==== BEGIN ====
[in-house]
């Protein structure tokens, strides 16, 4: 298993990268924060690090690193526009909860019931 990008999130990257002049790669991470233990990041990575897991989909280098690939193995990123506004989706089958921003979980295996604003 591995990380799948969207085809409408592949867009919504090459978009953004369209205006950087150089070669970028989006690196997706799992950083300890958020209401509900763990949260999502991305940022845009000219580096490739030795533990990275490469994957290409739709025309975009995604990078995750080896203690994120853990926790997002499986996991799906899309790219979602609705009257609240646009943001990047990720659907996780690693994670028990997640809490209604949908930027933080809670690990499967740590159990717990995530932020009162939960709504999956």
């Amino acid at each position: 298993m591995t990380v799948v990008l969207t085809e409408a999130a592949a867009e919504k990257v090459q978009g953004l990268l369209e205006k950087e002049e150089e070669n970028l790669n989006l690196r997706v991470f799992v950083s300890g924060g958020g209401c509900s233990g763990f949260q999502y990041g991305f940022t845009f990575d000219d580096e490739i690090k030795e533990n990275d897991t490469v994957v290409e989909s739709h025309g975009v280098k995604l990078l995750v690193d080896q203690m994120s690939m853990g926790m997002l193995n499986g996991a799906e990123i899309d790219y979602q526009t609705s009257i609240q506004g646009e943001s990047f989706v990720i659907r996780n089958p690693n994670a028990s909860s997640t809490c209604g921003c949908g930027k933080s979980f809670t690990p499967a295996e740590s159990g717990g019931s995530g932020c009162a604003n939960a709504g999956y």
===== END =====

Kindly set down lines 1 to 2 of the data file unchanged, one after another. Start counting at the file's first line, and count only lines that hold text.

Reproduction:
[in-house]
């Protein structure tokens, strides 16, 4: 298993990268924060690090690193526009909860019931 990008999130990257002049790669991470233990990041990575897991989909280098690939193995990123506004989706089958921003979980295996604003 591995990380799948969207085809409408592949867009919504090459978009953004369209205006950087150089070669970028989006690196997706799992950083300890958020209401509900763990949260999502991305940022845009000219580096490739030795533990990275490469994957290409739709025309975009995604990078995750080896203690994120853990926790997002499986996991799906899309790219979602609705009257609240646009943001990047990720659907996780690693994670028990997640809490209604949908930027933080809670690990499967740590159990717990995530932020009162939960709504999956």